Disenangling "nature." 
It is my favorite thing, but I want to know its actual value.
Is it replaceable. Is it useful. Is it morally repugnant. Is it our responsibility.  Is it valuable. 
"I asked my questions. And then I discovered a whole world I never knew. That's my trouble with questions. I still don't know how to take them back."


Octopi are some of the most intelligent creatures, with a fascinatingly alien path to getting there and unrecognizable brain structure. I encourage anyone who doesn't know about octopi intelligence to look into it - they aren't social, don't teach each other skills, don't live long, and don't have centralized processing but they rank among the highest intelligence we are aware of.

Something I felt was missing from the post was a mention of how intelligent the octopi and cephalopods are which are likely to be farmed. I thought only a few species of octopi were intelligent, and assume many are average or low levels of cognition for the animal world. I might prefer it to chickens and cows depending on the species...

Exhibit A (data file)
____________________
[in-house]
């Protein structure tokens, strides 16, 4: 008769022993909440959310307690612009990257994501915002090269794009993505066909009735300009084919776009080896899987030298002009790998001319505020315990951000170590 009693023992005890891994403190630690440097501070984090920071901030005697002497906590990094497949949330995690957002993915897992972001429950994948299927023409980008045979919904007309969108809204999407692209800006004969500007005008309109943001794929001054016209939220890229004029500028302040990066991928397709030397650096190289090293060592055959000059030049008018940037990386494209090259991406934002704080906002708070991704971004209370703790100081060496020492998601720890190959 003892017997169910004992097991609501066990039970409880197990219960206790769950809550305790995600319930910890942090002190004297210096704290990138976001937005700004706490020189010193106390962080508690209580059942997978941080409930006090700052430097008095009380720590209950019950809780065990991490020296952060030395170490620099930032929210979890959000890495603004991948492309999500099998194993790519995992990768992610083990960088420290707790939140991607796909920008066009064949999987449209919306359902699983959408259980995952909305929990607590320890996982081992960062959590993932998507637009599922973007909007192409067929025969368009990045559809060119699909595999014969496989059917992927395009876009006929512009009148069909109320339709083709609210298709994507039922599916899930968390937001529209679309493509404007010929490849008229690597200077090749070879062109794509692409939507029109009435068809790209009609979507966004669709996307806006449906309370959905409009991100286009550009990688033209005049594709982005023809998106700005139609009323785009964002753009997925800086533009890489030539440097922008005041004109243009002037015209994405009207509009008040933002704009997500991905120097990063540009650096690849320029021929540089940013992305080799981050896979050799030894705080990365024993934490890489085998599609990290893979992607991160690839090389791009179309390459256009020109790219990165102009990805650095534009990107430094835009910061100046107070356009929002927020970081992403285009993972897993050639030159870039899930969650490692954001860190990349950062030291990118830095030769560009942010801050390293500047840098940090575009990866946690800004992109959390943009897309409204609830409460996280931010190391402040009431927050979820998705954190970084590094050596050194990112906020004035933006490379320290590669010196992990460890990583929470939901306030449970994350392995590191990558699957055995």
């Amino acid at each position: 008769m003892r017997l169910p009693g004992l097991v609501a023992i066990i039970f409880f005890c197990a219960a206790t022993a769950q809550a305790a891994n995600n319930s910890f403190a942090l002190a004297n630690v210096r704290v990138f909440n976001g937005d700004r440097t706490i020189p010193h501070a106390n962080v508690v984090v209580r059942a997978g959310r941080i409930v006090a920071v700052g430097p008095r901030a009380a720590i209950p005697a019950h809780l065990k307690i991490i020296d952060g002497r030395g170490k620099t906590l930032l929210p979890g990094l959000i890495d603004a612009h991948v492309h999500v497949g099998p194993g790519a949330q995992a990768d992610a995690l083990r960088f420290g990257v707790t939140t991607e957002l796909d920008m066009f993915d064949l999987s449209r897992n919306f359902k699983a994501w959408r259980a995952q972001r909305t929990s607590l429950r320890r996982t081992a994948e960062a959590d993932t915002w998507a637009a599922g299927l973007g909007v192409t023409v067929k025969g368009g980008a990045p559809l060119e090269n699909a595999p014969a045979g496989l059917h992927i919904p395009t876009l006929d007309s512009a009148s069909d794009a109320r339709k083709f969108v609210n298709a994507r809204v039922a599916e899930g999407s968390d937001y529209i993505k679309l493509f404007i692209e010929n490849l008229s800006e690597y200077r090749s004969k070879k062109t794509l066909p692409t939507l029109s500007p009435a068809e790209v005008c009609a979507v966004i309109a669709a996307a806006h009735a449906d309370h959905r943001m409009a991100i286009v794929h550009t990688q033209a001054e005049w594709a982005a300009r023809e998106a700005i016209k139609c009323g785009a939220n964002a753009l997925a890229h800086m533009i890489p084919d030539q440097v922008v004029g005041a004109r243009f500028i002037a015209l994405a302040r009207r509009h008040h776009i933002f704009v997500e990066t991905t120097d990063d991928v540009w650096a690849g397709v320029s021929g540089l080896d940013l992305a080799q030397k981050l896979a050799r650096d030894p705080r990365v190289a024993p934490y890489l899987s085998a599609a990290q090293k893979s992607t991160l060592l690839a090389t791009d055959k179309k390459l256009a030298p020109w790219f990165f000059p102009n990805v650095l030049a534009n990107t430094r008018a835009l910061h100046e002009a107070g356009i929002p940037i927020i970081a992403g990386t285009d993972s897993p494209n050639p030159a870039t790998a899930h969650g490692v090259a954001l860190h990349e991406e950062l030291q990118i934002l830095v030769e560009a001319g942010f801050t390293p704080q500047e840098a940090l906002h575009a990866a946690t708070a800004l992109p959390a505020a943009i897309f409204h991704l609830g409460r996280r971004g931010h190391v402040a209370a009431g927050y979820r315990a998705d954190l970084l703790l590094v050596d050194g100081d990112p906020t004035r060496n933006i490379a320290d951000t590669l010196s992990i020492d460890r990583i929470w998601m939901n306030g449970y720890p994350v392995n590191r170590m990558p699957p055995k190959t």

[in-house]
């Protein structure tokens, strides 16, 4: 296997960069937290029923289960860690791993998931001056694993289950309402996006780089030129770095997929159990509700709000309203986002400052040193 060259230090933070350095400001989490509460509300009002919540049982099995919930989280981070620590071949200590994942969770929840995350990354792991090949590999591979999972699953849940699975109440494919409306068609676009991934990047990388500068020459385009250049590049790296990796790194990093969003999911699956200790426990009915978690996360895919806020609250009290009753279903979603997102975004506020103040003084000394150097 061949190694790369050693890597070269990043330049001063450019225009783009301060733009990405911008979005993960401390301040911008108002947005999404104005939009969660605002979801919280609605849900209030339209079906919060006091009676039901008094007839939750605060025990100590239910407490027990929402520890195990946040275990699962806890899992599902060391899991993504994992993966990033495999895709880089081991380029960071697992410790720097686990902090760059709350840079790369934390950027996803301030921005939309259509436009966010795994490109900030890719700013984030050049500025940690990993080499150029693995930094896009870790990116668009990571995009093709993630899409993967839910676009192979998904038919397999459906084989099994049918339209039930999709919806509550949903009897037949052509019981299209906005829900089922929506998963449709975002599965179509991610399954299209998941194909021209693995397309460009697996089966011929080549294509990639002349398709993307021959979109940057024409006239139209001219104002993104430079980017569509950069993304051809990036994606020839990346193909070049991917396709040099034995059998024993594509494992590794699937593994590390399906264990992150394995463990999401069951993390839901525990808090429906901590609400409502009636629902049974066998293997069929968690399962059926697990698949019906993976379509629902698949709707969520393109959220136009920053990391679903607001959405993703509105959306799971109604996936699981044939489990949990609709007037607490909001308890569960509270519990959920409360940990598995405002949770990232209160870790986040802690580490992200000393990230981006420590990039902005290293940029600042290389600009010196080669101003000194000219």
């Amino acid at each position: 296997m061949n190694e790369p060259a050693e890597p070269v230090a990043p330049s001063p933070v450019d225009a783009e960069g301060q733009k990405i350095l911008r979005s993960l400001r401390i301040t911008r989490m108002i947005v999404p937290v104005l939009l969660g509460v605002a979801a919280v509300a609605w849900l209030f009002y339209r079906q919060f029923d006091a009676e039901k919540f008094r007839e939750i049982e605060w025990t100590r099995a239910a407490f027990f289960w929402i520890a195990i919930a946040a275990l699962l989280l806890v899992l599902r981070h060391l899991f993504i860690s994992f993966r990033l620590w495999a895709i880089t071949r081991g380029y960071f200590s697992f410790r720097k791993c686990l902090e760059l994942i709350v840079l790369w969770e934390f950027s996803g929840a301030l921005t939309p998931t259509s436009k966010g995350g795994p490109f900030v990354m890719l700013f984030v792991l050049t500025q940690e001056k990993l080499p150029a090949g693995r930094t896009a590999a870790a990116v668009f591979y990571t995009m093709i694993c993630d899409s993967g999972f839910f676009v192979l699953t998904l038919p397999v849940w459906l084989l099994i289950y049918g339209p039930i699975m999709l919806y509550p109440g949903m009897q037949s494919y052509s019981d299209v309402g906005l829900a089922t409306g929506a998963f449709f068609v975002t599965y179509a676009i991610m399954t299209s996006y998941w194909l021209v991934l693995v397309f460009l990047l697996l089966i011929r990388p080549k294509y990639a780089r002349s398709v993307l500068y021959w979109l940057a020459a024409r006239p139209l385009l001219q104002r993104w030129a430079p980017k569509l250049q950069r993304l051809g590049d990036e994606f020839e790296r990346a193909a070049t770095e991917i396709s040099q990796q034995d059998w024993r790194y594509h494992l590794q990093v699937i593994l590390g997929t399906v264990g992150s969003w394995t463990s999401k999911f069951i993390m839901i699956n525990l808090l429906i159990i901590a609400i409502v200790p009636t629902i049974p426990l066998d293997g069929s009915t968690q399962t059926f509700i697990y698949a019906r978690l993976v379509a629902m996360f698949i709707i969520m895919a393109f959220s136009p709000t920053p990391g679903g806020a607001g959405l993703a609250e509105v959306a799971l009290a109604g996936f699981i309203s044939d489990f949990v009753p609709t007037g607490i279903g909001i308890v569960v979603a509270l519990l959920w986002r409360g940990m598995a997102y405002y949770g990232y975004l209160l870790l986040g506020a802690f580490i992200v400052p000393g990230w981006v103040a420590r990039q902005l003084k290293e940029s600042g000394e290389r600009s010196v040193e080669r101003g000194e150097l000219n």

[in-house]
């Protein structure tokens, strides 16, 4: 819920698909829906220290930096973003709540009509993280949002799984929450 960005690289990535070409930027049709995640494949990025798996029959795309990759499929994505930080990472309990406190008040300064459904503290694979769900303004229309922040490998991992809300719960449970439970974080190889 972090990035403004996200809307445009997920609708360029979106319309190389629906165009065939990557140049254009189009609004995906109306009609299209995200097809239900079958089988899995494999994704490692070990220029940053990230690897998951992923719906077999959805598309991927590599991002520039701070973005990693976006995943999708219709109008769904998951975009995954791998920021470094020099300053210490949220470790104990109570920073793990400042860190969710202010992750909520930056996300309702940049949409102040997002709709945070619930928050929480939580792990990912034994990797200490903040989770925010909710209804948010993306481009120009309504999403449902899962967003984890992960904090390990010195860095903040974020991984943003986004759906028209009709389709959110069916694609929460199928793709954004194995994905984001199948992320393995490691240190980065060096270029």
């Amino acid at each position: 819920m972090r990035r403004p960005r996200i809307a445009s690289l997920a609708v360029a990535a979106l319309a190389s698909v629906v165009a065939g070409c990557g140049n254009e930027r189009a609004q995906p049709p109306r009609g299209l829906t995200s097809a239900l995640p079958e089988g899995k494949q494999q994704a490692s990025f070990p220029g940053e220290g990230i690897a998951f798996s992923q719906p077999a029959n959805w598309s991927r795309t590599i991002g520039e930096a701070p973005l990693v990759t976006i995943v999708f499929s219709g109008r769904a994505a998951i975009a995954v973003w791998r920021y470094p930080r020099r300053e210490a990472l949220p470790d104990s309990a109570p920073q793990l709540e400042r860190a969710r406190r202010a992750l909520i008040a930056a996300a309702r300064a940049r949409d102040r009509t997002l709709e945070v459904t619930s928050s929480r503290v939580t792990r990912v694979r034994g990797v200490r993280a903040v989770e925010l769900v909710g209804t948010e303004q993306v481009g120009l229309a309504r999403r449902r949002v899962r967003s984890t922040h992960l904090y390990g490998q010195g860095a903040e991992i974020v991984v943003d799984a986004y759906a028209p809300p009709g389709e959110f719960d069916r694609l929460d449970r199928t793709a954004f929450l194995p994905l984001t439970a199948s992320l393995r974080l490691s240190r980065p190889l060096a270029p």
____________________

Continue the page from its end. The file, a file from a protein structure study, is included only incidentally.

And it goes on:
Your other points about why it would be a terrible subject for farming are compelling, and I appreciate you spelling them out so concisely. Even if they are species average in perceptiveness they might be far worse to farm than other species.

In any case, I'm really glad you brought my attention to this and that you care about this subject!!

Very useful and illustrative. I especially like how you manage to tie both the personal perspective and the group dynamics together. I was acquainted with this idea but your write up was definitely illuminating of aspects I missed. I expect this to be useful to me and others!

I can't figure out why this didn't get more traction. This post seems extremely relevant and brought up well considered points that I'm surprised I've never encountered before. This subject seems fundamental to life changing career decisions, and highly relevant to both EA earning to give and EA career impacts. I also can't spot any surface level presentation reasons it might have gotten overlooked or prematurely dismissed.